A telephone connected to the UW telephone system. Each extension has a unique 5 digit extension number, usually preceded by 6. A multi-line telephone may have several extension numbers.
Are the telephones and terminals connected to a Siemens telephone system. Also known as handsets, phones, telephone instruments, work points and work stations. They can be:- Analogue: including ordinary telephones, Fax machines, modems or DECT cordless Digital: are Siemens system phones including Optiset & Optipoint 500 ranges Integrated Cordless: Siemens Gigaset range for inclusion with Siemens Cordless Systems IP Hard phones: Optipoint 410 & 420 ranges; similar to the Optipoint 500 range but utilising VOIP IP soft phones: Opticlient 130 is a PC hosted VOIP phone See our â€œOptipoint Handsetsâ€ section for further information on Optipoint phones
A telephone, usually connected to a PBX, which does not have direct access to the public network.
an additional telephone set that is connected to the same telephone line
a 'slot' or channel of communication for a telephone or device
A dialing number of 1 to 5 digits assigned to each telephone connected to your System 75.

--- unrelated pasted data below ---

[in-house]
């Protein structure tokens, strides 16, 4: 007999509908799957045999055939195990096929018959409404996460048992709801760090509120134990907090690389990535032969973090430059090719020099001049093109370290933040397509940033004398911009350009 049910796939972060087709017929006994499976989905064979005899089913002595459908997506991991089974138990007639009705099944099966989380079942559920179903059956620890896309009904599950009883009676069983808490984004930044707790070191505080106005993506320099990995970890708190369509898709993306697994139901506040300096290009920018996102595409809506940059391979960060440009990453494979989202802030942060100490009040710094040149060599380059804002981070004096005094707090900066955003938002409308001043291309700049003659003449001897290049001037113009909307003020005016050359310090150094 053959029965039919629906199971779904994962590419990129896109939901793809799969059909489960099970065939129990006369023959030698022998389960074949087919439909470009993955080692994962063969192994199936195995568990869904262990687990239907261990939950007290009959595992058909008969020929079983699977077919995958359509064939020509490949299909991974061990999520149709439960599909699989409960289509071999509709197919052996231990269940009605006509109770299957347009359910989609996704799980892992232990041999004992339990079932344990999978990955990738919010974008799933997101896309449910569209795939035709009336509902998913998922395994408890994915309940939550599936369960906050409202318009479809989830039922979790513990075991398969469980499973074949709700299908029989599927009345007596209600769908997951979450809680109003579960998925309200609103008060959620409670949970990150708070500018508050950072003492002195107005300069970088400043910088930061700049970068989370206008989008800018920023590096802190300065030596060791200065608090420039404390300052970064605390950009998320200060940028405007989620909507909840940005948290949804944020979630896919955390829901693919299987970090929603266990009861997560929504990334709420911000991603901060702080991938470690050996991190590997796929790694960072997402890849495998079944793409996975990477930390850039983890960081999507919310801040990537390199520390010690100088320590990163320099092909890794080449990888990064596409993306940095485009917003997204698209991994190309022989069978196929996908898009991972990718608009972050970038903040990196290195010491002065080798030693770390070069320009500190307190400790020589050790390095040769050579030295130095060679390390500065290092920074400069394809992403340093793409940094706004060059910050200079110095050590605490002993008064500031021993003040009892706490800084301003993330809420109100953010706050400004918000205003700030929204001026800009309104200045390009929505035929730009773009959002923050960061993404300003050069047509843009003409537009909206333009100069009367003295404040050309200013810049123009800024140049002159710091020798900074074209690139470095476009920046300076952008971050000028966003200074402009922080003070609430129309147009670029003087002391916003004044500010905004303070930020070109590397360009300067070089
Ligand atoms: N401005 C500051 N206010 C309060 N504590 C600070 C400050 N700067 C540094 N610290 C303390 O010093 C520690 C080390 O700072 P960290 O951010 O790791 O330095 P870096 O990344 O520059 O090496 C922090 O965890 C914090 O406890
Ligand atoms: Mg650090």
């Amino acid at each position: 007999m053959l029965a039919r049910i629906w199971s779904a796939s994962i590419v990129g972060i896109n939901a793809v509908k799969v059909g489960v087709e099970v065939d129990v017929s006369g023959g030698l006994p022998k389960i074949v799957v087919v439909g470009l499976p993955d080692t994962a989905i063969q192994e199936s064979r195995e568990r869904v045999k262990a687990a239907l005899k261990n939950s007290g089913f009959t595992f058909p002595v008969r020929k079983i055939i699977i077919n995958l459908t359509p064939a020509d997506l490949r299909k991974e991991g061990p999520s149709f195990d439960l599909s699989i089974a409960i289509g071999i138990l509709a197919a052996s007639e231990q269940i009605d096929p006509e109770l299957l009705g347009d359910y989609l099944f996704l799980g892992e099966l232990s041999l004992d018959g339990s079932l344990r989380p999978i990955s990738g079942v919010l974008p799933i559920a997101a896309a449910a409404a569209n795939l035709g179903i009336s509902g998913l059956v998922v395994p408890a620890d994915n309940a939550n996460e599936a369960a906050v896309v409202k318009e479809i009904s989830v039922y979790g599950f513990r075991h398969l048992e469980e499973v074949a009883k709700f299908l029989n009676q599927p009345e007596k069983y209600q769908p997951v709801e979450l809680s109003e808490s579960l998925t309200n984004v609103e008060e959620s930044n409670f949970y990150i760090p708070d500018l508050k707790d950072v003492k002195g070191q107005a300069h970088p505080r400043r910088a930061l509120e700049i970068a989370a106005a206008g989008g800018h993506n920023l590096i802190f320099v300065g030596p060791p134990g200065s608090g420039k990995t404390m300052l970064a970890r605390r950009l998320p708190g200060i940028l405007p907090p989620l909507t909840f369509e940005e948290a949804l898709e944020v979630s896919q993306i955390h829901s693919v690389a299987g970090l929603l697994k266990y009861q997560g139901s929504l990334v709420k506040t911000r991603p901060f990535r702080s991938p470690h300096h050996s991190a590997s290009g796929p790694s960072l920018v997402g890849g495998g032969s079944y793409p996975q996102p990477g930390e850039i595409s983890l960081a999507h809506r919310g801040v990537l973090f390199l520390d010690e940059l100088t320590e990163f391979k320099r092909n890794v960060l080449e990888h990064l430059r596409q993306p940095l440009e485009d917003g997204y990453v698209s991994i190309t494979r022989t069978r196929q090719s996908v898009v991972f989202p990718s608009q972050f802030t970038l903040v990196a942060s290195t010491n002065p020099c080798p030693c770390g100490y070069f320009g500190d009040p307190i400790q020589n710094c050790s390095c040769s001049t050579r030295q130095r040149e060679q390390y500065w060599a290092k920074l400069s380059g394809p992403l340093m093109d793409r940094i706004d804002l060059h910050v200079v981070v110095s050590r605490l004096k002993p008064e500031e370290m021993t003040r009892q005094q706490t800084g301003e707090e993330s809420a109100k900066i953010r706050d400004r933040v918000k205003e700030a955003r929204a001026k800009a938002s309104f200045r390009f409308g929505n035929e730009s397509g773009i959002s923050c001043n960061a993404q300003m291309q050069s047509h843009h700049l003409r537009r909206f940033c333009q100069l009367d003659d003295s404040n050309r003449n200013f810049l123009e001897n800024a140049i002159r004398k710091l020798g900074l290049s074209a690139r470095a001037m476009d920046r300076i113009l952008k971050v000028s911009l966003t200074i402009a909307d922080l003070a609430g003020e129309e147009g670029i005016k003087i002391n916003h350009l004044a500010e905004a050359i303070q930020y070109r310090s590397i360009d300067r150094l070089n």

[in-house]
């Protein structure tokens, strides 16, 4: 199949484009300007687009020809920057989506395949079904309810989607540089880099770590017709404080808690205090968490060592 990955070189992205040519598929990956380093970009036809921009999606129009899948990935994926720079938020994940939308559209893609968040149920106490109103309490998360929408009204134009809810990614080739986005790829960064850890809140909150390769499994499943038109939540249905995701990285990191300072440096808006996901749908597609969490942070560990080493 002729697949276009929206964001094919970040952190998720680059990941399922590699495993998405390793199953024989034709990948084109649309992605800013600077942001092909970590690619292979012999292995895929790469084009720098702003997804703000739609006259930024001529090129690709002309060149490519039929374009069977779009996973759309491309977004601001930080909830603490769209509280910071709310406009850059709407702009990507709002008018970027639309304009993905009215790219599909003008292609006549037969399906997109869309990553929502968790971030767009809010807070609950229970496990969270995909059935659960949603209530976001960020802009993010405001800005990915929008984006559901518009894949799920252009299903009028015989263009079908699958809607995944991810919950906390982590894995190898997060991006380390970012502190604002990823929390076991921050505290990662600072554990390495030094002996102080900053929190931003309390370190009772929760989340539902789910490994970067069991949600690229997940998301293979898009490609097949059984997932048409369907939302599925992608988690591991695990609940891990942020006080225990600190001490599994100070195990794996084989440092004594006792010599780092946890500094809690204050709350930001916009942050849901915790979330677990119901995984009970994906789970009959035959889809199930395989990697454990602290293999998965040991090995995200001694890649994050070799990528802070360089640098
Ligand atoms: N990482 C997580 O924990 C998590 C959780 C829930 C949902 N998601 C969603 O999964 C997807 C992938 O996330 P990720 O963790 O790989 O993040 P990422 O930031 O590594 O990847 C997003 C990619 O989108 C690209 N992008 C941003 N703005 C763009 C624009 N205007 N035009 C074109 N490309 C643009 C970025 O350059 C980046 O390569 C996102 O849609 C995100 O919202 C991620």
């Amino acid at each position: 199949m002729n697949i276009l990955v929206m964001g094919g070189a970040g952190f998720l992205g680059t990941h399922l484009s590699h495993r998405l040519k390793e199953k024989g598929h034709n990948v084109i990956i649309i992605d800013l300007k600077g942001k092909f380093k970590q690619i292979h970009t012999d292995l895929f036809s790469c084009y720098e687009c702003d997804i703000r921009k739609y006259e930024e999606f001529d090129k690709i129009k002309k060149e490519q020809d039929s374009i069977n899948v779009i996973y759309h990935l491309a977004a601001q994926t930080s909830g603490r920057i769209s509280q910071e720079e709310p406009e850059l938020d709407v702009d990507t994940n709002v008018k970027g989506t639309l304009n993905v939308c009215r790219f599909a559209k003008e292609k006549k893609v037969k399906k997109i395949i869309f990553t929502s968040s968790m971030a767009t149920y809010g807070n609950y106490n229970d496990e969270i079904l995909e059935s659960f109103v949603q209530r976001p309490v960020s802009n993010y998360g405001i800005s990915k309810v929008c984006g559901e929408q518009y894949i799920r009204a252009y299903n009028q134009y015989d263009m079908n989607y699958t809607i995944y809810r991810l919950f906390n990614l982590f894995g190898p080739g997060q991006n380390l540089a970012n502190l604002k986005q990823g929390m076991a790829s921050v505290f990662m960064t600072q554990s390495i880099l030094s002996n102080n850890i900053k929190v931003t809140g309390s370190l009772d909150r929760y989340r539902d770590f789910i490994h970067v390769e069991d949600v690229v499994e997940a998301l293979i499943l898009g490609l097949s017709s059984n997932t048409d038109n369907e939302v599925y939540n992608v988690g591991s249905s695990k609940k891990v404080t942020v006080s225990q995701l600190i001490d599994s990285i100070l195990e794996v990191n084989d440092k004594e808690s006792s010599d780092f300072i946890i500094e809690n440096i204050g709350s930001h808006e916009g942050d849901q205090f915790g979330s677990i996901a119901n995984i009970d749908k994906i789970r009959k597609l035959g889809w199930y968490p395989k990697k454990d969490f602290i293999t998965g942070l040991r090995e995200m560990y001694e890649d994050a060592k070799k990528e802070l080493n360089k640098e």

On a PBX or key system, a telephone or equipment connection.
the physical telephone handset at which an agent takes/makes calls
A unique number that identifies a phone - in practice, each telephone in a phone system.
(1) A telephone number which is local to the switch. (2) Additional equipment on the same line and on the same premises, but at a location other than the main station. (3) Each telephone served by a PBX.
Any telephone other than the main telephone connected to a direct exchange line or to a PBX. Technically PAX telephones are not extensions because they do not extend a public exchange line; instead they should be called stations. Similarly telephones connected to a House Exchange Systems are not extensions because they all have equal status, yet none is the main telephone.
A number that you can dial to reach a user or a service. An extension is a SIP name. Extensions are a PBX concept, not a SIP concept. SIP just knows about URIs. Practically speaking, extensions are useful because you can dial them on a numeric phone keypad. Users don't have an extension property. Rather, an extension can be assigned to a user either as their user ID (typical) or as an alias.
A telephone extension is an internal telephone line attached to a PBX or Centrex system. The PBX operates much as a community switchboard does for a geographic telephone numbering plan and allows multiple lines inside the office to connect without each phone requiring a separate outside line. In these systems, a dialer usually has to dial a number (typically 9) to tell the PBX to connect with a landline (also called DDCO) to dial an external number.